The fact that each one of us is a unique human being with our own special talents, gifts and natural tendencies, is a guarantee that conflicts will arise. Conflicts do not have to impede our progress, if we choose the correct response, they can become great catalysts to our success.
Here are 15 practical ideas that you can use when dealing with a conflict in any relationship.
- Back away from conflicts. If you know someone is coming to pick a fight or provoke dissonance, try as much as possible to avoid that situation. Learn to spot conflicts in utero, before they are born, and back away.
- If a conflict already exists, don’t suppress the discomfort. Don’t pretend that all is well. Don’t put off dealing with the person or persons involved. Make an appointment and address the issue at an appropriate time, as soon as possible.
- Use the meeting as an opportunity to turn your opponents into supporters. As Abraham Lincoln said, “ destroy your enemies by turning them into your friends”.
- Conflict resolution is important work. Conflicts cause stress and stress shortens life. Therefore take the time to prepare diligently for the encounter. The chance to unload the stress of a conflict is a wonderful gift. It could save you from a heart attack. So prepare well. Don’t only prepare the facts and rehearse your arguments, but prepare yourself emotionally. Eschew all frustration, anger, bitterness, revenge or hostility and fill your thoughts and your mind with feelings of empathy, kindness, humility and patience. Aim to be your wisest and noblest self when dealing with a conflict.
- Make some rules that will govern the way the meeting or conversation must proceed.
- Write down the goal or goals that you want to achieve from the encounter. For example: “I want us to agree never to shout at each other again, unless the house is on fire; or I want us to agree to get out of debt” or whatever. Go to the meeting with clear outcome goals.
- In addition to the outcome goal or goals, adopt another type of goal, a behavioral goal or performance goal to govern how you will behave during the meeting. Whereas the outcome goal does not depend entirely on you alone, the behavioral goal is entirely in your hands. Here are a few examples: “I’m going to sit up straight and maintain eye contact. I am going to listen opportunistically and never interrupt. I’m going to take notes”.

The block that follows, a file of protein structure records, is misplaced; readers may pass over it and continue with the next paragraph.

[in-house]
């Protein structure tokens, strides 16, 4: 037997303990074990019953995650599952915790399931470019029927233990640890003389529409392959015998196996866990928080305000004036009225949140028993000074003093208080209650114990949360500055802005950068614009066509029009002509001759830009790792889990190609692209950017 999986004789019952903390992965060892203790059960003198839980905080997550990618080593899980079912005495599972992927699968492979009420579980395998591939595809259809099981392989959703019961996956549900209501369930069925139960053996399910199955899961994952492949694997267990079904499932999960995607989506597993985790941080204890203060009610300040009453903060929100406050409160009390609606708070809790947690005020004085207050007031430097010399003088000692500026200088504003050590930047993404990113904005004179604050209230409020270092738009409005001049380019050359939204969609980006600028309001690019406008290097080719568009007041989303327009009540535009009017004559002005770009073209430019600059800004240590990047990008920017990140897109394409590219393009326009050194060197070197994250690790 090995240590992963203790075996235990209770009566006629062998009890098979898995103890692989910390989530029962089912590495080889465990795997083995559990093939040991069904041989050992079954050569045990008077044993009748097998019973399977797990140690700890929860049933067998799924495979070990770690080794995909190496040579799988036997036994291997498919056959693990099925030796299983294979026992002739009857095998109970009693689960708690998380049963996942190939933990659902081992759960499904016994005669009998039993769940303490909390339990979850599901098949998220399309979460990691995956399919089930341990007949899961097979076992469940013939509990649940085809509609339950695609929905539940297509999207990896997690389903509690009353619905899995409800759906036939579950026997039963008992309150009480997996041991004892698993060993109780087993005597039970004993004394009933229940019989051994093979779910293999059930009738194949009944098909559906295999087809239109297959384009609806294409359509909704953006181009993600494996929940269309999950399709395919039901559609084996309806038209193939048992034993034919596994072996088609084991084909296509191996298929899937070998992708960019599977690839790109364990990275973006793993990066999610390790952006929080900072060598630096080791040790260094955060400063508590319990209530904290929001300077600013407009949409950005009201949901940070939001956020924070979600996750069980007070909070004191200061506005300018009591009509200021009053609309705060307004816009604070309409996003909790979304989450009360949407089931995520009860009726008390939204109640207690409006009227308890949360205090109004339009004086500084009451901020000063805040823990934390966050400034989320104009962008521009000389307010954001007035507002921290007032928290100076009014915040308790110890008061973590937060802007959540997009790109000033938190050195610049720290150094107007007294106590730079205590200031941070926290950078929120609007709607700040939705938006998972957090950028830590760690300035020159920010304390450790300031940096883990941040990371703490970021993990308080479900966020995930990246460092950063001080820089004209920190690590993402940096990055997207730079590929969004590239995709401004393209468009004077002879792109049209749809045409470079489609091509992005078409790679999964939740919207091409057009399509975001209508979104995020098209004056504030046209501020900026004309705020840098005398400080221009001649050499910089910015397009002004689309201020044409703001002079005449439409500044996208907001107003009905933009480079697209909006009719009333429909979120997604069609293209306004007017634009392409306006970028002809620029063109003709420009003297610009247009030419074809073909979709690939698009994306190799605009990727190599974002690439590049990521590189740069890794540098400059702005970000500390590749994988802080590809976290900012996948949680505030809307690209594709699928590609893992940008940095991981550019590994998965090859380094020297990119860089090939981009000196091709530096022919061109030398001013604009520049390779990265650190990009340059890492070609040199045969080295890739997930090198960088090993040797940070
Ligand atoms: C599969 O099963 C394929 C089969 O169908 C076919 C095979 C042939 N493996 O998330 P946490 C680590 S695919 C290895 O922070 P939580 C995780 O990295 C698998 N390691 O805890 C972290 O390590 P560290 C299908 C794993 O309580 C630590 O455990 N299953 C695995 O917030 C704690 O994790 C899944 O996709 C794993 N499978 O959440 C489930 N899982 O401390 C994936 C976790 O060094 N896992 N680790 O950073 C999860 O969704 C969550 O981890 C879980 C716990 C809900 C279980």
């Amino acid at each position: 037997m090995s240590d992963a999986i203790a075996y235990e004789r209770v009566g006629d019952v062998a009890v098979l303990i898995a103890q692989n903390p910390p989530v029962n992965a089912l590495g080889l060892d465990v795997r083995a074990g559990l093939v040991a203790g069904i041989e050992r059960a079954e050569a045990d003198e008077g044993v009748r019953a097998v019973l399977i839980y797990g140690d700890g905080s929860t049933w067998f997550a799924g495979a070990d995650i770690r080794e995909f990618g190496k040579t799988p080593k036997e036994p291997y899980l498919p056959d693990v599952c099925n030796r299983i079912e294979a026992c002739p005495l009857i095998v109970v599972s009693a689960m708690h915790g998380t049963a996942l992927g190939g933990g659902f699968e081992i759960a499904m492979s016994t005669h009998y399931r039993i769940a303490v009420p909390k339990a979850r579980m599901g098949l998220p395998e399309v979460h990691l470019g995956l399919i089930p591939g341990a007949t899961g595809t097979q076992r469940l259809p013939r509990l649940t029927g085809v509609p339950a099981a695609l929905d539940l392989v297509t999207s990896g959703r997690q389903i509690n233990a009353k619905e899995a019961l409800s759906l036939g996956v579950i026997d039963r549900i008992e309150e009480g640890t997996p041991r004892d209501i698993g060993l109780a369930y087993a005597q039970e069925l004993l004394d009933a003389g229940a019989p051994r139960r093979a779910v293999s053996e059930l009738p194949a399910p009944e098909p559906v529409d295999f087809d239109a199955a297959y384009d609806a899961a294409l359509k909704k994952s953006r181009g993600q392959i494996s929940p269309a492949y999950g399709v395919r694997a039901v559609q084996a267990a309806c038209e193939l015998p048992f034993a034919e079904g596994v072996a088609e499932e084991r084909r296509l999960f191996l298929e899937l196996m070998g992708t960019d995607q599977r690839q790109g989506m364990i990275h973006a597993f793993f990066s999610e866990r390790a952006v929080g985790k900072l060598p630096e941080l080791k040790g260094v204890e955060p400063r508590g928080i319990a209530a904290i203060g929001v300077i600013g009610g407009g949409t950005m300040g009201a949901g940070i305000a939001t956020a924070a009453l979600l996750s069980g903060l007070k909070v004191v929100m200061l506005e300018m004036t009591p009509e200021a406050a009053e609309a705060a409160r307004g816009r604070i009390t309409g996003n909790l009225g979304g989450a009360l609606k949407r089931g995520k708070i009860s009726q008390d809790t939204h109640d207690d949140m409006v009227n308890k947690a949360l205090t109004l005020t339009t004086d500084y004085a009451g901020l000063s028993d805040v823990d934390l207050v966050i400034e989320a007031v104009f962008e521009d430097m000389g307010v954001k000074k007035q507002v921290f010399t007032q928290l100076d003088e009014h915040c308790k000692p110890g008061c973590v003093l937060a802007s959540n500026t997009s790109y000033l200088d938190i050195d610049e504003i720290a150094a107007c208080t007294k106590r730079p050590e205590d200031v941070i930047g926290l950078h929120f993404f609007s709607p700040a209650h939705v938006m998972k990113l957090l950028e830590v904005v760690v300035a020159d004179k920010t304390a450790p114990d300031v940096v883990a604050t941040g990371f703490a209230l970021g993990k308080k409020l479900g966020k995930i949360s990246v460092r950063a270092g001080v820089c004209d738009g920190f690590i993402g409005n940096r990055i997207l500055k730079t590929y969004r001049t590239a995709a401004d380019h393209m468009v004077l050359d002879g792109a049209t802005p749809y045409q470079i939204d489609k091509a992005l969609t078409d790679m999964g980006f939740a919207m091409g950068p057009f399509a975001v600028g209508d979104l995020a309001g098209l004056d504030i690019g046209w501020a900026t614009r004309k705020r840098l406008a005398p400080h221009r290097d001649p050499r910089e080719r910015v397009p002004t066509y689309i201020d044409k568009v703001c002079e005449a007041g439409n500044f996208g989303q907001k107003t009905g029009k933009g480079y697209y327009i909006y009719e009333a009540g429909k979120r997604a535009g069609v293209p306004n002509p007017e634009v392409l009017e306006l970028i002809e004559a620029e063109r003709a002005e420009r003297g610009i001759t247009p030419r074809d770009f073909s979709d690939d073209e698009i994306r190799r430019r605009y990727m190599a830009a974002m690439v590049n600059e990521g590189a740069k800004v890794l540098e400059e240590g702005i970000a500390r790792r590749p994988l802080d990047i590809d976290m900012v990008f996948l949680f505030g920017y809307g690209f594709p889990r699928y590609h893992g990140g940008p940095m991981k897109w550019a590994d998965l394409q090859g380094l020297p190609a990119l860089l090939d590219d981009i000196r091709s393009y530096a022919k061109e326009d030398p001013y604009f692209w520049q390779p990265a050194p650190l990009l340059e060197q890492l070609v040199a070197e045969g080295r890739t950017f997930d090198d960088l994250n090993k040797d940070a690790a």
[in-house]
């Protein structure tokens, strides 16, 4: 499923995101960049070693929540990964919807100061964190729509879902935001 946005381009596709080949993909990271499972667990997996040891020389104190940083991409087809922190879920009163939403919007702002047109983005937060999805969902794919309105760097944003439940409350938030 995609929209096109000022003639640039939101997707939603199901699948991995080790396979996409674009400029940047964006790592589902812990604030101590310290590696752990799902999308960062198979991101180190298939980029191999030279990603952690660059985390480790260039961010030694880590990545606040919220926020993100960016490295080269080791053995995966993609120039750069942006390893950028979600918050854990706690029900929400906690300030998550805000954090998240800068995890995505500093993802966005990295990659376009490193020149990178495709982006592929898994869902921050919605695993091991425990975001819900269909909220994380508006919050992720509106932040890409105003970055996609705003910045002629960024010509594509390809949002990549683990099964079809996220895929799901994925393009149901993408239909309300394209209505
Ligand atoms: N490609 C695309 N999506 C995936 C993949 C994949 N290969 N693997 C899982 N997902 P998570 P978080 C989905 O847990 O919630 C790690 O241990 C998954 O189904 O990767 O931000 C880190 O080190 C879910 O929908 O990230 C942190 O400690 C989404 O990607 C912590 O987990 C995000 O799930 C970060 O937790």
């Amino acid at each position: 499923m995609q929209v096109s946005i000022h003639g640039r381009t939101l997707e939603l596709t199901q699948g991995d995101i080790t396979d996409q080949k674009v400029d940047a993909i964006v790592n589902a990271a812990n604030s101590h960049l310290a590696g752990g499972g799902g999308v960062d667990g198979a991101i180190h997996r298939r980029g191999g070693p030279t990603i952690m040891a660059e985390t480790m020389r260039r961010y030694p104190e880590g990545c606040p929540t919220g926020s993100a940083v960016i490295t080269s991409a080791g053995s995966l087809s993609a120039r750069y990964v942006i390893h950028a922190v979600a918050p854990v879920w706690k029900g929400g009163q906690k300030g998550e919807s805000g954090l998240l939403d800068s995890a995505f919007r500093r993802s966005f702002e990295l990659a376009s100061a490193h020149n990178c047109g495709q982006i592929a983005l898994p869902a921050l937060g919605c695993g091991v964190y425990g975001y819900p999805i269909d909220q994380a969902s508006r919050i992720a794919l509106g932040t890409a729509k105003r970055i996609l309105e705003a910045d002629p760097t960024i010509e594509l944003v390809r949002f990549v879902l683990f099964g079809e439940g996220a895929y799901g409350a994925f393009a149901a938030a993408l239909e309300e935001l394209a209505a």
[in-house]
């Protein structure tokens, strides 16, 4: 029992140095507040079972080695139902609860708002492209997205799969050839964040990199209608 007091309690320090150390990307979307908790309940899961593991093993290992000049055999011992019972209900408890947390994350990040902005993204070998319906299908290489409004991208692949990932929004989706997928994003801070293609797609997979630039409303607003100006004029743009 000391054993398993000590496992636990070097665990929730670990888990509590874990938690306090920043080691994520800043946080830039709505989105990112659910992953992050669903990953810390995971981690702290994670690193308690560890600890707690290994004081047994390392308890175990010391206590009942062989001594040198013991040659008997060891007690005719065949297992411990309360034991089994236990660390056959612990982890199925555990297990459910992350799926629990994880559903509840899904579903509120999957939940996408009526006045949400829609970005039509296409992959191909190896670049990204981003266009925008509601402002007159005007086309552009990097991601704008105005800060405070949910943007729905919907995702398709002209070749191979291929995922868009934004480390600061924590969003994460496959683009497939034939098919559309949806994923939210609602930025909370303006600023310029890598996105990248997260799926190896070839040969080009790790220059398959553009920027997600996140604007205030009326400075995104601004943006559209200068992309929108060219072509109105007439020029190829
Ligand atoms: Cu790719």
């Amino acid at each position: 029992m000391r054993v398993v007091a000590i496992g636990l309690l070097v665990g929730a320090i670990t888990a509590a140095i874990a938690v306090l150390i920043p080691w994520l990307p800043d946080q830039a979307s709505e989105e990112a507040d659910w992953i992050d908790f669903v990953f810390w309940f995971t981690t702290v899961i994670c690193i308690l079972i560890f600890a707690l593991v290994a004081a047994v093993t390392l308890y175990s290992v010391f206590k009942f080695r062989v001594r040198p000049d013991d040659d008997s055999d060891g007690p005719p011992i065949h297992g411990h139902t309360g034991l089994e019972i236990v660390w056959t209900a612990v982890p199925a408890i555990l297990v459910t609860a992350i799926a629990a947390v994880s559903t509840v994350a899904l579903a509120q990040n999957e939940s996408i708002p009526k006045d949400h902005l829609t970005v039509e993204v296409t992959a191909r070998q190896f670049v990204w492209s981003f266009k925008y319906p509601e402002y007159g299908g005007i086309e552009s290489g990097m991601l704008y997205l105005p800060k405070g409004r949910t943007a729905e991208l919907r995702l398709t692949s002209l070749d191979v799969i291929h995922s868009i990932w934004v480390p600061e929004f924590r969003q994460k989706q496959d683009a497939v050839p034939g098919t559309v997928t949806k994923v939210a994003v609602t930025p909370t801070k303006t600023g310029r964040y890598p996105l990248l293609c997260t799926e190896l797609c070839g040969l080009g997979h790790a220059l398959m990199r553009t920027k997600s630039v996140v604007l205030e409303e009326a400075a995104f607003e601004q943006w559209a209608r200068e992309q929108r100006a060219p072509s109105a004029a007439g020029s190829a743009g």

- Leave your ego at the door. Do nothing and say nothing out of a desire to look superior. Self-aggrandizement is absolutely forbidden. Boost the other person’s ego if at all possible. This is not a contest. This is not about winning. You win a fight but you resolve a conflict.
- Define the problem clearly. Stick to the facts and leave blame, criticism or revenge out of it – just the fact. Beware of negative emotions such as envy, hostility, jealousy and self doubt.
- Describe clearly the particular behavior or habit you observe, and not your interpretation of it. For example, it is better to say “I noticed you arrived at 4:30 pm,” rather than “you are always late”. Resist the temptation to condemn.
- Banish judgment. Don’t judge something as bad because it is unfamiliar to you or at variance with what you believe. Embrace curiosity. Adopt an inquiring attitude and try hard to understand. This draws the other person to you. Empathy is amazing.
- Refuse to defend yourself. When you are accused of something, turn the spotlight on the problem you are here to solve and focus on that and not on you or the other party.
- Give up being right in favor of being happy. Admitting errors clears the score and leaves you better than before.
- Communicate with clarity, courtesy, consideration, constructiveness, conciseness and congruence.
- Listen more than you talk. The less you talk the stronger you become. Silence is strength.
- Lower your level of tension before and during the meeting. Breathe in deeply and slowly thru your nose; and as you breathe out, relax all your muscles. Try to breathe like this for the duration of the meeting or conversation.
- Beware! Negative emotions abound. Hostility can easily be triggered. Put on an attitude of understanding and acceptance, and move far away from the arena of revenge or blame.
- Stay on top of your emotions. Notice how you feel and stay lifted. Stay positive.
If you are slow to anger, you are better than the mighty, and if you can rule your spirit you are grater than any general who conquers a city.
“ In all the trade of war no feat is nobler than a brave retreat”
What is the most common cause of conflict between you and anyone?